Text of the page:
Look, guys (an this includes the writer of the article). None of this is news. Have a little faith in the experts. It was all explained 10 years ago in the JPEG FAQ: Multiple re-compressions at the same quality level and with local changes to the image does not degrade image quality. Global changes and/or changes to compression does.

http://www.faqs.org/faqs/jpeg-faq/part1/section-10.html

5. Most of whatever you articulate is astonishingly legitimate and that makes me ponder the reason why I had not looked at this in this light before. This piece really did switch the light on for me as far as this subject goes. But at this time there is just one issue I am not too comfy with so while I try to reconcile that with the actual main idea of the position, permit me see exactly what all the rest of the readers have to say.Nicely done.

6. I can see that myth having it’s roots in the old days, when the Jpeg compression algorythm was not so advanced. i remember having my computer graphic and design courses around 2001 and being told that saving jpeg multiple times could give me quality loss… Nowaday, i’d be surprised to se any difference. Thanks for the infos though, cause i was still old-school !

7. I suspect that the videos and demos showing significant image degradation of images after recursive recompression are the result of one of the following:

* Bad compression or decompression algorithm.
* Bad program design, such as altering image data after decompression or before compression.
* User error, such as selecting a different quality level during one of the iterations.
* Intentional fakery.

JPEG and related algorithms work by converting sequences of numbers, which represent pixels contained in “blocks”, into into sequences of numbers, which represent the detail contained within each block (DCT). The numbers that represent the highest level of detail are zeroed out at a level that is considered good enough (quantization). Then some standard lossless compression techniques are used to finish.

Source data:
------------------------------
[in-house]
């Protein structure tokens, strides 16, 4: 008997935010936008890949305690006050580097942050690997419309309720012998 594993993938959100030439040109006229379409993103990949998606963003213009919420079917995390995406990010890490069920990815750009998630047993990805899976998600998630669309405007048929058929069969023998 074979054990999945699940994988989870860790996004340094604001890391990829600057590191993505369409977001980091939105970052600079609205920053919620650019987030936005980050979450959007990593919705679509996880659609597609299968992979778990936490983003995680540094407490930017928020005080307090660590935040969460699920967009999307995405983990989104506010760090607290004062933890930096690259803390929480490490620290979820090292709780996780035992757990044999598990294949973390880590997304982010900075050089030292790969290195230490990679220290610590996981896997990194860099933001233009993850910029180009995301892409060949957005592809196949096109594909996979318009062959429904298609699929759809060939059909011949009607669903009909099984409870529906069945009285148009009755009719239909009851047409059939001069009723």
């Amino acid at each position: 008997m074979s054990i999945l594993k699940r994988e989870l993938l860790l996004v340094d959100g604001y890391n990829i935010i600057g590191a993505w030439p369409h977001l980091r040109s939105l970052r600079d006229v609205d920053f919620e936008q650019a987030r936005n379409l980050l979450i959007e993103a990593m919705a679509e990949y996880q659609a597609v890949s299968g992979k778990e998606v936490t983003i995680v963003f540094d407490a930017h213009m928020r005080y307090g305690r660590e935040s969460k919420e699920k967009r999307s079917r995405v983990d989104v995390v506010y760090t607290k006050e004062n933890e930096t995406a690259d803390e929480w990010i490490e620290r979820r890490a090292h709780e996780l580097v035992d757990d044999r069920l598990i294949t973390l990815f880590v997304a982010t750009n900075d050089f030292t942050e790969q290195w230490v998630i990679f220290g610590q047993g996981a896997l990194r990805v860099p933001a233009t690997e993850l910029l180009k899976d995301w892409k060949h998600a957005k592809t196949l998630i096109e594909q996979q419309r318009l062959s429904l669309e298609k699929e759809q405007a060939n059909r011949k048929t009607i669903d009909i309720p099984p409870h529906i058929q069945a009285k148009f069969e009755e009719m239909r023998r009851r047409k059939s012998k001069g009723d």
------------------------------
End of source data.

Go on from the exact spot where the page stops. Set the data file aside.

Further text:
Recursively quantizing image data at the same quality level should throw away approximately the same level of detail at each iteration. Eventually, equilibrium should be reached, where the input is identical to the output. The following bash commands can be used to demonstrate this equilibrium using Imagemagick on Linux:

i=1000; j=1 ; q=50
convert original.png -quality $q “$i.jpg”

while [ $j -eq 1 ] ; do convert “$i.jpg” -quality $q “$((i+1)).jpg”
\rm “$((i-1)).jpg” i=$((i+1))
diff “$i.jpg” “$((i-1)).jpg”
j=\$?
done

Equilibrium appears to occur more rapidly at lower quality settings.

8. Logically, repeated saves would seem to accumulate deterioration; however, editing isolated spots/ single pixels does not make any alterations to the overall algorithms which most people are going to be tweaking, i.e. white balance or exposure or contrast which all will generate an image-changing algorithm. Because the formulas are simplifying the available information every time an overall change is made, eventually the simplifications are going to collapse. I would expect to see the most apparent deterioration by making a major change in color balance or contrast, saving, then reversing the same change, saving again, then repeating, in order to accelerate the loss of the same information each time.
Name changes, along with stored image information, are all done in a separate part of a file entirely separate from the image data, so have zero bearing on the picture aspects.